Posted by: jasonk2600 | December 10, 2009

Quickie HowTo – File Archives with Tar and Gzip


The process of creating a single file archive under Linux, UNIX, and *BSD environments differs slightly from Microsoft Windows based file archive utilities.  Under Windows the archiving and compressing of the files in the archive all take place at once, with one utility such as the ZIP format.  Linux, UNIX, and *BSD environments break the process down into two steps.  First the files are archived together (also known as a tarball) and are then compressed with any of a variety of compression algorithms.  This document will explain how to create and extract file archive (tarballs) that have been compressed with gzip.


Creating a File Archive

Despite sounding like a complex operation, creating a tar’ed and gzip’ed file archive is straight forward and simple. The example below will create a file archive named YourArchiveName.tar.gz that contains the files file1.txt and file2.txt within it.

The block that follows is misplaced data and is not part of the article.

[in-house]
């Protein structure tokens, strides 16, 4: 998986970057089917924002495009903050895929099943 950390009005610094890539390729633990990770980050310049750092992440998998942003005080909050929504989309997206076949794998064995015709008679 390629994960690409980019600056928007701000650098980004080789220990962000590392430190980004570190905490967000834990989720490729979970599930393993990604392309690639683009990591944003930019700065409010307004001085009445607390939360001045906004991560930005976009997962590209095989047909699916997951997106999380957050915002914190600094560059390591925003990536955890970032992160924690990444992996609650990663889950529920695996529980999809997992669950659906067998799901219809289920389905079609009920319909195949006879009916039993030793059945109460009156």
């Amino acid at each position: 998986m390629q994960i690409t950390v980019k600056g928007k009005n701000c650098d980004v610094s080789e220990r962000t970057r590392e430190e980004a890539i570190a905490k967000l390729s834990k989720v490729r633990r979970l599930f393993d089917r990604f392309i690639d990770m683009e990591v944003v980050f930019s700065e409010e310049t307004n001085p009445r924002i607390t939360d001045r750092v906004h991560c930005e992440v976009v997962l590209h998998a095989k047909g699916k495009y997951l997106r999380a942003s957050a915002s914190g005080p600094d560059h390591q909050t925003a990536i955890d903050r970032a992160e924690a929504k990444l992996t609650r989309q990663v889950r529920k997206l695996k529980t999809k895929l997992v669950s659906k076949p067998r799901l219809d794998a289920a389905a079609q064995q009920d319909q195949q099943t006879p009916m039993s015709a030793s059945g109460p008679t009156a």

# tar cvzf YourArchiveName.tar.gz file1.txt file2.txt


To create a file archive containing the entire contents of a directory (or multi directories) refer to the sample below. The sample command below creates a file archive named YourArchiveName.tar.gz that contains all of the files and directories within the /home/username directory.

# tar cvzf YourArchiveName.tar.gz /home/username/*


Extracting a File Archive

Extracting the tar’ed and gzip’ed file archives are as simple as creating them.  Simply instruction tar to extract the archive, instead of instructing tar to create the archive.  The sample command below will extract the files contained within the file archived name YourArchiveName.tar.gz to the current directory.

# tar xvzf YourArchiveName.tar.gz


It is also useful and simple to specify where the files within a file archive should be extracted to. This can be achieved with the “-C” command line option. The sample command below will extract the files and directories contained within the YourArchiveName.tar.gz file archive to the /home/username/ directory.

# tar xvzf YourArchiveName.tar.gz -C /home/username/



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